And the marching band plays on
By By ROBERT BLANKENSHIP - Managing Editor
I am often amazed at the changes that have taken place in high schools since I was handed my diploma almost 12 years ago. I am also amazed at how I have been out of the public school system now the same number of years that I was in it. Those 12 years of waking up and dragging myself to home room seemed like 20 years. The past 12 years seems more like six. Somehow that doesn't seem fair. But, besides my concept of time, a stroll across a high school campus today reveals many new and exciting things.
Where my generation learned about computers by copying definitions of RAM and COBAL from a chalkboard, today students can do their homework on word processors and research term papers with the Internet.
Where me and my classmates were stranded on a never ending cycle of one-hour lectures every single day, today's teenager may learn about history or literature through interactive study aids or a Power Point presentation.
A lot has certainly changed and those changes can be seen everyday at high schools everywhere. But, just when I think I can no longer relate to the average teenager, I see something that reminds me of my days as a high school student and I realize that things aren't that different after all.
The most recent 'observation' was Saturday's Dixieland Band Festival hosted by T.R. Miller High School. The hard work and sacrifice of the thousands of students who participated in the event took me right back to the days when I wore those shoes.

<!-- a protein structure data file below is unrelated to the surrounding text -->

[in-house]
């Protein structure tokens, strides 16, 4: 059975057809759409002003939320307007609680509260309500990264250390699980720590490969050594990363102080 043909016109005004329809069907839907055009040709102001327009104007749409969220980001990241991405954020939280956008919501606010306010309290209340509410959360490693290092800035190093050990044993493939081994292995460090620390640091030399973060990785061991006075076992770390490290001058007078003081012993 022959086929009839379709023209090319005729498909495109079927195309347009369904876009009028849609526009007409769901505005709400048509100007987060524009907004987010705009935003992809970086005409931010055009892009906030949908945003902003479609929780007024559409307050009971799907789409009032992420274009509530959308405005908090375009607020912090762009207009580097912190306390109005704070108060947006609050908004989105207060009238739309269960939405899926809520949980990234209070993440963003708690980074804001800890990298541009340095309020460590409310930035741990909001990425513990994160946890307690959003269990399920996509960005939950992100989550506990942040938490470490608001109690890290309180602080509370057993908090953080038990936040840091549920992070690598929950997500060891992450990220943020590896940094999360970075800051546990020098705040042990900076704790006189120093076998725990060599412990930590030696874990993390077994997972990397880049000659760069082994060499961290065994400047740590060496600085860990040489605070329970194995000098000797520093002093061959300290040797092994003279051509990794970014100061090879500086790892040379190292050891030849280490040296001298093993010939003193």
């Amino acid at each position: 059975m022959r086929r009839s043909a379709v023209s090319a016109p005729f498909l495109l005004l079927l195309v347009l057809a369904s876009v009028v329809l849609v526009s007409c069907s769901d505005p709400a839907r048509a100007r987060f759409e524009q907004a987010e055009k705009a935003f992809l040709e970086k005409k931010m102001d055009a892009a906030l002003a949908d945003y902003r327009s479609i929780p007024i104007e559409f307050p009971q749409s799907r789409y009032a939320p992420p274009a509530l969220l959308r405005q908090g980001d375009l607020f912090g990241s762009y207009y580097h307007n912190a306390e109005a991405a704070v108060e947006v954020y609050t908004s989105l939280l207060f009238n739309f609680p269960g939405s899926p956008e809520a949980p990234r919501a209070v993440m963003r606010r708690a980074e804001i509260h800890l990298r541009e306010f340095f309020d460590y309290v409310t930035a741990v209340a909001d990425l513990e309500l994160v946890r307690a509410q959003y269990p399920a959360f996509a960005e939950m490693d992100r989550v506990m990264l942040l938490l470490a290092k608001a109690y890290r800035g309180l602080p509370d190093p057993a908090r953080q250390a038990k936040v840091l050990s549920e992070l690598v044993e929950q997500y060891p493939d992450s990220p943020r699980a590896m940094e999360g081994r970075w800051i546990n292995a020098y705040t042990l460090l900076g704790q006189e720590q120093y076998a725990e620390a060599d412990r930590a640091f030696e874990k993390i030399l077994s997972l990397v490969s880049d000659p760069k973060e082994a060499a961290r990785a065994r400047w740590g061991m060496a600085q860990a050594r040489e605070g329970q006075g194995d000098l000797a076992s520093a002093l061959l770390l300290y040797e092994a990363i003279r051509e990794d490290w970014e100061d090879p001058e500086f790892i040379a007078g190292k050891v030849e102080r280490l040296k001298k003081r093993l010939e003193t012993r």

I stumbled my way into band during junior high and it turned into an obsession that lasted through my first year of college. I was so involved that I considered pursuing a career as a band director.
Most people don't think about the hard work and sacrifice that goes into performing. If they do, it is for a split second during a halftime show. But, for these students, it is a year-long commitment and the halftime show is only the beginning.
As I watched bands perform during the festival Saturday, I remembered how important it was to maintain an interval, roll your feet, keep your horn up, and generally know when to move, stop and turn. All of this, on top of knowing the music. None of this comes easy as it requires countless hours of hard work.
As I recall, there were two things that really mattered as a result of a performance - crowd reaction and score. These students are looking to get your attention during halftime performances and nothing makes them feel better than a stadium full of people rising in unison after a high point of the show. The only thing that might top that is the reading of "one, one, one for an overall one" at competition.
Like sports and other extracurricular activities, band allows students to learn the value of team work. During a performance and in practices, social statuses and popularity go out of the window. They know they are all part of one team and that only together can they achieve their goals.
Some of these students will be so dedicated they may find a career in music and others may simply look back from time to time with great fondness. Some will march in college or maybe even in a drum corps. The others will simply accept that their marching days are over when they receive a diploma. Perhaps these students will visit their school in 10 years and recognize that very little has changed.